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'Serious concern' for inmate safety

The safety of inmates at Britain's largest prison is "of serious concern" and managers appear unwilling to take responsibility for the problems, inspectors have said.

Nick Hardwick, the Chief Inspector of Prisons, said the treatment of too many inmates at Wandsworth jail in south-west London was "demeaning, unsafe and fell below what could be classed as decent".

Managers appeared unwilling to acknowledge or address concerns, staff interactions with prisoners were "frequently indifferent and sometimes abusive", and victims of bullies were not adequately protected.

"I did not detect sufficient willingness in the prison to acknowledge and address these concerns," Mr Hardwick said.

"I hope the prison service management will now act decisively to reverse the prison's decline."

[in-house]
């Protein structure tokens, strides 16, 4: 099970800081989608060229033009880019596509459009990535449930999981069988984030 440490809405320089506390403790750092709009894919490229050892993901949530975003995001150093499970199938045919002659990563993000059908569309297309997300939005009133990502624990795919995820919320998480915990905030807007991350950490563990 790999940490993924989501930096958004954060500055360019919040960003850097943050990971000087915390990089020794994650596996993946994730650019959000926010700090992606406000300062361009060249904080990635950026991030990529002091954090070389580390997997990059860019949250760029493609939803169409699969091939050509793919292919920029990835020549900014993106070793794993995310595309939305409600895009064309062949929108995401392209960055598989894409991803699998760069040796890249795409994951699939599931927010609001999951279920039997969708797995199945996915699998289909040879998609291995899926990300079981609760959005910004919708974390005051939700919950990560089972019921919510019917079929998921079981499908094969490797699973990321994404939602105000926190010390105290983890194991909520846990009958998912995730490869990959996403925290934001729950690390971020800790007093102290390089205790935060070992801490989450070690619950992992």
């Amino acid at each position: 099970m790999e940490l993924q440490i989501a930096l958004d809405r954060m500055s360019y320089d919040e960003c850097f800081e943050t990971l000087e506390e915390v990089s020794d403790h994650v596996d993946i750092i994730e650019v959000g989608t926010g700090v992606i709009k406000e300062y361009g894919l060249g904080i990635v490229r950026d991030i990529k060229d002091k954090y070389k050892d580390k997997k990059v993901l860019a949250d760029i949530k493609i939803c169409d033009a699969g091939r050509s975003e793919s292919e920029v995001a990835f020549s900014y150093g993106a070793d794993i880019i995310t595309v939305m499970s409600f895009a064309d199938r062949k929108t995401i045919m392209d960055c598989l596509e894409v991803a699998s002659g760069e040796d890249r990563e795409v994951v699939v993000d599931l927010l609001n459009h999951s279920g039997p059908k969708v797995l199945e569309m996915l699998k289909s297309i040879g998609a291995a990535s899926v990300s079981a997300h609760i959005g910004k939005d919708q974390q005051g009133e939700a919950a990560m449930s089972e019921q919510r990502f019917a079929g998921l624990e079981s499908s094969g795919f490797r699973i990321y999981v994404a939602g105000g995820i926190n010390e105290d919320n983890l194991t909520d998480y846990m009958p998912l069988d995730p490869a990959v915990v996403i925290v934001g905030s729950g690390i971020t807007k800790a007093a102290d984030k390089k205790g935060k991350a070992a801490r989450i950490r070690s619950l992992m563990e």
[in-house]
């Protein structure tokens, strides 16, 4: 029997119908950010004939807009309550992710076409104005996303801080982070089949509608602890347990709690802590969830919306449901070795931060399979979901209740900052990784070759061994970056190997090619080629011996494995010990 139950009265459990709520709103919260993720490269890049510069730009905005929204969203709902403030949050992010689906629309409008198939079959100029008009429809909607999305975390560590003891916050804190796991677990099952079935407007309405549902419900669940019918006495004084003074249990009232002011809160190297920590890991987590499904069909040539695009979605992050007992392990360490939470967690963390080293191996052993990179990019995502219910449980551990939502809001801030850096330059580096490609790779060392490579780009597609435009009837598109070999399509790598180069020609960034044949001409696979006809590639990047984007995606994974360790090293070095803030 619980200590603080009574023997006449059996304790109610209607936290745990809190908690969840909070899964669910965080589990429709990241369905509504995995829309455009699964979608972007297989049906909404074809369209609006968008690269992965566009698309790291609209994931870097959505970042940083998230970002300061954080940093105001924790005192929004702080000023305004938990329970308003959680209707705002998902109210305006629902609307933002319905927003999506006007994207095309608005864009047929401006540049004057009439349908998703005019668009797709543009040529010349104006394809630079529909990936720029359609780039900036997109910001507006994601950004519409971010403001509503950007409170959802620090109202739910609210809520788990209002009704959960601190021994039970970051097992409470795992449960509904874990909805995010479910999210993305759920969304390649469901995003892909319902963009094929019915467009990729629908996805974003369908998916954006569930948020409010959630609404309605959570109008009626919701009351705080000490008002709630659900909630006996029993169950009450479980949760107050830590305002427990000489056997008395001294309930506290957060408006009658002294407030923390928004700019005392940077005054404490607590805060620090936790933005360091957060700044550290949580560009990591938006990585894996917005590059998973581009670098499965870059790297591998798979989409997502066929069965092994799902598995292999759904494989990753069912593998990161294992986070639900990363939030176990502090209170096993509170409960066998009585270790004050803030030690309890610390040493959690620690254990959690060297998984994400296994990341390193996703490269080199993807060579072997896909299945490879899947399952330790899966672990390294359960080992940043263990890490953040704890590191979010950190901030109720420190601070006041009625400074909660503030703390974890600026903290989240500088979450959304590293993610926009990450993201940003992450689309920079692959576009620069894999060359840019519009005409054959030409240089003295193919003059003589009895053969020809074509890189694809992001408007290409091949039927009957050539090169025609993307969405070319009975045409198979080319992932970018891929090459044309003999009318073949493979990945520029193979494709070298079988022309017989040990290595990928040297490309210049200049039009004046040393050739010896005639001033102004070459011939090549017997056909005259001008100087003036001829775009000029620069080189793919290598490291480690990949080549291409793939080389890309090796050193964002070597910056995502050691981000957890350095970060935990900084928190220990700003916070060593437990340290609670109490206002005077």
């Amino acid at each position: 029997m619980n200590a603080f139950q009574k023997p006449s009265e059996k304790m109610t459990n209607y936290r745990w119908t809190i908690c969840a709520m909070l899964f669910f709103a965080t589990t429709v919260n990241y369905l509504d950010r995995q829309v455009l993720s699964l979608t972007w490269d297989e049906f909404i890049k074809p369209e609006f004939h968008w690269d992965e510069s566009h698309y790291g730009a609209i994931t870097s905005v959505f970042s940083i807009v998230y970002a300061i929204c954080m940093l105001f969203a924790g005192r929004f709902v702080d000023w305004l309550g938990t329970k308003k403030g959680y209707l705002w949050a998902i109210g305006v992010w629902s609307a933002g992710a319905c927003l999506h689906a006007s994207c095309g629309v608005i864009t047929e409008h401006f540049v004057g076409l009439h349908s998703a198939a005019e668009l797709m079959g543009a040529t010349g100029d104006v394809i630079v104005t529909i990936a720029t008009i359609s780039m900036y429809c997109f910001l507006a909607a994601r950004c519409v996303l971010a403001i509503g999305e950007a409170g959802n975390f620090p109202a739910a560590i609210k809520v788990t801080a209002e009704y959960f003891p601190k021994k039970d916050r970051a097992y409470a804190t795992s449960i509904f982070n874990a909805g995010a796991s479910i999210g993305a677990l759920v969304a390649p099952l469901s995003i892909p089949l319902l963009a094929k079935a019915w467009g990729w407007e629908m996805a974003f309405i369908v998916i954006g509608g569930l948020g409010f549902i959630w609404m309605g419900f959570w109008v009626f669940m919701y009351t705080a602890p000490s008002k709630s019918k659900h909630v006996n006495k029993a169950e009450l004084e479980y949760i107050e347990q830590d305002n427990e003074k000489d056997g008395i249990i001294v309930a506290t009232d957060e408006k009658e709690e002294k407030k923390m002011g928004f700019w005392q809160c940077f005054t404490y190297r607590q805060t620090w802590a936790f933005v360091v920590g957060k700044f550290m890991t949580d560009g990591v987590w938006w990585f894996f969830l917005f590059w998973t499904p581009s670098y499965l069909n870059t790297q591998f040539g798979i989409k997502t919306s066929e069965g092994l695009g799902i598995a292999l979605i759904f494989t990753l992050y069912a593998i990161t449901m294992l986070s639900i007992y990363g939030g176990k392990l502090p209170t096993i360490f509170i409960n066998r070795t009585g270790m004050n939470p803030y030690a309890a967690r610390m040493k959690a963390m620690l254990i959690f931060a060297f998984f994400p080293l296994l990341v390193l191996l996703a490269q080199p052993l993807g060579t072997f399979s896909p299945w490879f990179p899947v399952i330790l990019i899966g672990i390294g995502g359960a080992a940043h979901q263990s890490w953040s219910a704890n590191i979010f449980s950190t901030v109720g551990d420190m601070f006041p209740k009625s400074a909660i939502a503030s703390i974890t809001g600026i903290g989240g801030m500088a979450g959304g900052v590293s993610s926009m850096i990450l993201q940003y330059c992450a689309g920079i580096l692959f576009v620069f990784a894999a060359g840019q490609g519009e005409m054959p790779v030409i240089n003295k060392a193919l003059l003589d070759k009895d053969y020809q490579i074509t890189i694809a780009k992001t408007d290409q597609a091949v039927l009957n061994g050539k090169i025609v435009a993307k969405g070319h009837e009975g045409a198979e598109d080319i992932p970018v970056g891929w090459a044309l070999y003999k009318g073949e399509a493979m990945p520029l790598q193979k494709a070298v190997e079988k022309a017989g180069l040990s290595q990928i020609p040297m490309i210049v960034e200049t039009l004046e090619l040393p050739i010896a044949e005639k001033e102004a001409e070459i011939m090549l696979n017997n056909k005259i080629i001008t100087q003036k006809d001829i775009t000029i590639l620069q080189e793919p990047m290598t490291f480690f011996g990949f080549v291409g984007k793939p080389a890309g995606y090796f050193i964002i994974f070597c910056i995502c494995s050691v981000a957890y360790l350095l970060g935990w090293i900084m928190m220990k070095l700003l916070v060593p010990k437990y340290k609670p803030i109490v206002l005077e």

The highly critical report comes after the last inspection in June 2009 was marred when "difficult" prisoners were moved between Wandsworth and Pentonville prisons so they were not present in either jail during the inspections.

The category B Victorian prison in Wandsworth holds "a challenging population with multiple problems" and progress there has stalled, the inspectors said.

"The safety of prisoners held in Wandsworth is now a matter of serious concern," the report said.

"Wandsworth compared badly with similar prisons facing similar challenges and we were concerned by what appeared to be unwillingness among some prison managers and staff to acknowledge and take responsibility for the problems the prison faced.

"We were also concerned that poor staff-prisoner relationships, the lack of a predictable regime, deficiency of association, and insufficient activity contributed to feelings of isolation and alienation that might have led to self-harming behaviour."

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